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It appears as if Florida was the destination for all of us looking for an epic “Journey.” Not only were James, Drew, Jory, George, and Lauren paddling the Everglades, but I was exploring the Lower portion of the Florida Keys, equipped with a 14’ Jackson Journey over my spring break. As a component of the High Adventure Travel Class in the Parks and Recreation Management Program at Western Carolina University, two fellow students and I had to plan and execute a personal adventure trip. With this very open ended assignment, we decided to forego paddling the Whitewater Rivers of the southeast for the warm, flatter ocean waters of southern Florida.



With the winter being brutally cold in Western NC, Florida seemed to be a perfect option. We would be required to carry 15 L of water per person, a total of 50 L including water for cooking. Camping in amongst the mangrove tress would be done with the aid of our Eno Hammocks and Pro Flys. Our other equipment included fishing rods, snorkeling gear, a Jet Boil stove, and enough food for the three of us to feast for an entire week. Dry bags and all were easily stashed in the bow and stern compartments of the Journey, providing ample space for all of my gear. The small day pouch behind the seat was where a compass, multi-tool, and bottle of sunscreen were stashed as well as a spare pair of sunglasses. The bungee straps on the deck also enabled me to transport snorkeling gear and other consistently wet equipment outside and away from the dry necessities for camp; no one enjoys a wet sleeping bag.

Over the course of the week we experienced a variety of water and environmental conditions ranging from glassy open water crossings with no winds, to 25 knot head winds and 4 foot seas, to the tight mangrove channels of the outermost Gulf side keys. The 14’ Journey excelled as we paddled through the interior of the Snipe and Mud Keys, with its shorter length making for easy turns in the tight channels. The shorter length also made handing high seas easier, being more responsive to turning as the waves came rolling in. When needed, the Smart Track rudder system made the Journey track like a tactical missile from island to island, with a simple push of the toe pedals turning the rudder, and in turn the course of the kayak.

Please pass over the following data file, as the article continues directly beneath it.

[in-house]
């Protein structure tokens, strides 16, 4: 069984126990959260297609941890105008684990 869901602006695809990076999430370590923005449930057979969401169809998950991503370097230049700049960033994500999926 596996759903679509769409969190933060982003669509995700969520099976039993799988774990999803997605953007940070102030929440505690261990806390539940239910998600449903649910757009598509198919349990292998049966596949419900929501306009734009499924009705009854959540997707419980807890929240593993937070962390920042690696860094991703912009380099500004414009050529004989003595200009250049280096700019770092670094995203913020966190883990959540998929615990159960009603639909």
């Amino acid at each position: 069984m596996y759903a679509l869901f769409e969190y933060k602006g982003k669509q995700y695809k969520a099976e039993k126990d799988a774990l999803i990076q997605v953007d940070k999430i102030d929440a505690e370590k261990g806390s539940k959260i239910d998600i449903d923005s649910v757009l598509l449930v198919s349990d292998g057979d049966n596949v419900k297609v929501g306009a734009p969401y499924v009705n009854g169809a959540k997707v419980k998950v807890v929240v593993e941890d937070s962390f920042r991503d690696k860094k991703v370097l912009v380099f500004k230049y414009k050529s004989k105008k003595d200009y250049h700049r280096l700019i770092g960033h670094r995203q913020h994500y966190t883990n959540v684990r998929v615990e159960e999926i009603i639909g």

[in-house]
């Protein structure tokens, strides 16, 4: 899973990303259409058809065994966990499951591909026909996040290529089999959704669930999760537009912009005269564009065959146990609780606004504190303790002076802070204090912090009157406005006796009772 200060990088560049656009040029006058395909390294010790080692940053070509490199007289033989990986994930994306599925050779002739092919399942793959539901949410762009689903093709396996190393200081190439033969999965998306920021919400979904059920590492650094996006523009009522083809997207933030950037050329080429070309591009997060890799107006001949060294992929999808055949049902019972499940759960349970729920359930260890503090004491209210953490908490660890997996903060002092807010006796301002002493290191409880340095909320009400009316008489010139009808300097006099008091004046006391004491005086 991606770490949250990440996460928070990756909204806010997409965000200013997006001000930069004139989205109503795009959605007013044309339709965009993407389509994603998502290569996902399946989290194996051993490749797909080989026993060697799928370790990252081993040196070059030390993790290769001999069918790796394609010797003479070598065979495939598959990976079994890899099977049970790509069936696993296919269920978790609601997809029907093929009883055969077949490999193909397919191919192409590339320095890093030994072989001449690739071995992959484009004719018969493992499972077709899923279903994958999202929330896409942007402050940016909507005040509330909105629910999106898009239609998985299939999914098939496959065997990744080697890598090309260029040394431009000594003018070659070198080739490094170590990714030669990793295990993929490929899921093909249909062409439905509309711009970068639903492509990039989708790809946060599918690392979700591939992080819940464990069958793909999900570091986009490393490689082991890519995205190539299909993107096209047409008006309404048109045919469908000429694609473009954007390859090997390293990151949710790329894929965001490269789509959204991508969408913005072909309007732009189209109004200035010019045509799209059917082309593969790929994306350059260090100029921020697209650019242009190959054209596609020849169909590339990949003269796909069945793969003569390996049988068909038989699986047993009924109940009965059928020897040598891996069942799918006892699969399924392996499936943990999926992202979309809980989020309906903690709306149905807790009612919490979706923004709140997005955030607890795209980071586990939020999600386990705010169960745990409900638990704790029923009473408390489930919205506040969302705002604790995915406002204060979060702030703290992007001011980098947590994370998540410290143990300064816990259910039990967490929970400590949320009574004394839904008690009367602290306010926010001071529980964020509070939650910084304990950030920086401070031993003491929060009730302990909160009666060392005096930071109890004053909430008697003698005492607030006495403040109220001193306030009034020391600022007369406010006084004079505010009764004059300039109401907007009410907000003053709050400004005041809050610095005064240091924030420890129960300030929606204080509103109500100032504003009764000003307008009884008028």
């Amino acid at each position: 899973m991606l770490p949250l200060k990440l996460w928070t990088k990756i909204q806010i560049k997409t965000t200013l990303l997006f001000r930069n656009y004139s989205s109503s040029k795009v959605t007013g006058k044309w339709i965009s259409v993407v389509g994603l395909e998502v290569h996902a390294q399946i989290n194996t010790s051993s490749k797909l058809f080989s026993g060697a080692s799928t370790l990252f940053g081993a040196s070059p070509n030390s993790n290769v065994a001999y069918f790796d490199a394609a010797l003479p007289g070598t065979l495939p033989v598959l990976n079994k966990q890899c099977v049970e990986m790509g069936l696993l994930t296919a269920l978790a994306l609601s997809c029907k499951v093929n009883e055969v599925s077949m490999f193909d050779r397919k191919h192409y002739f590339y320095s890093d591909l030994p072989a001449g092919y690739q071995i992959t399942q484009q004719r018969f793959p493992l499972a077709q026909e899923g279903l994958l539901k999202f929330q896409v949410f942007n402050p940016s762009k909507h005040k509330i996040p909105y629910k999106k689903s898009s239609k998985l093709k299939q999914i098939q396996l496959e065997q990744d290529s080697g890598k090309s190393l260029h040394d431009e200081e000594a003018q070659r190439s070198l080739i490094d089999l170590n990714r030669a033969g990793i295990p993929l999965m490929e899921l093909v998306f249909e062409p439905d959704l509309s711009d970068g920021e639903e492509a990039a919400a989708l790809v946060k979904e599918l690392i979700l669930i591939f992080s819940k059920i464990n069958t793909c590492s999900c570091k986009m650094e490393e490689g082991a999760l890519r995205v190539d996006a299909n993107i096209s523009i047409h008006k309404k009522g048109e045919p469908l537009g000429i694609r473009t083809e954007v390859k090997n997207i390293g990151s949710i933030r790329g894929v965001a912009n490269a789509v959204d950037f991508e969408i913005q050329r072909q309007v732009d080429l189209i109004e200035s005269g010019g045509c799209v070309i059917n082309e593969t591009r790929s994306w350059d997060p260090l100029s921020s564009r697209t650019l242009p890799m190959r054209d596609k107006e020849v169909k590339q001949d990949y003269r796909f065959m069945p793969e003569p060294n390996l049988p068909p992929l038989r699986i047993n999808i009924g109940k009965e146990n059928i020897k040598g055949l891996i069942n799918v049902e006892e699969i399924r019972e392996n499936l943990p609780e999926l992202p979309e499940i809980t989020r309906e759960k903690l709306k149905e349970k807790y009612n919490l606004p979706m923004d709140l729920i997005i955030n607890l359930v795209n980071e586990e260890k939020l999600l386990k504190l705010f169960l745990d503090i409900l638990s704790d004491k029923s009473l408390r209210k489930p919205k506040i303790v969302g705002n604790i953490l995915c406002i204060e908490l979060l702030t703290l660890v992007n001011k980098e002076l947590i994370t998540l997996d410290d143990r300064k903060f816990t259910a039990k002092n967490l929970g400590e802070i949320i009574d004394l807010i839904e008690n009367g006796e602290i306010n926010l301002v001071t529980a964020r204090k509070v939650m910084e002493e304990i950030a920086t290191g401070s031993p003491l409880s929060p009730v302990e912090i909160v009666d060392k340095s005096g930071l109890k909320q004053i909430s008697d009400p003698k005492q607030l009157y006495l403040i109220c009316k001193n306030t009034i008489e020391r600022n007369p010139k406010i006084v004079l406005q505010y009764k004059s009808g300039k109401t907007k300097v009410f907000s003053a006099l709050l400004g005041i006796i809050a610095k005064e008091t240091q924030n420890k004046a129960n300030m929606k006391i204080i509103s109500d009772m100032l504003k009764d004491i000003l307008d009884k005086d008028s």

The outfitting in the Journey is simply the best, like the rest of the Jackson fleet. The Journey was snug as a glove. Being properly fitted in a boat makes an enormous difference in how the craft paddles. Being able to really get the Journey on edge, so much so that the cockpit would take on water without a skirt, dramatically improved the boats performance in the more open waters.

I have never been a huge fan of backpacking…carrying all of my supplies on my back was never appealing. With the Journey, however, I was able to experience the same self-support wilderness involvement as on a multi-day backpacking trip. I have affectionately been calling this discipline yakpacking (same concept, just in a kayak). For anyone looking to explore distant, untouched locations via the planet’s water ways, there is no better way that from the seat of a Journey.

Many thanks to my companions, Ben David and Troy, for the photos of the trip.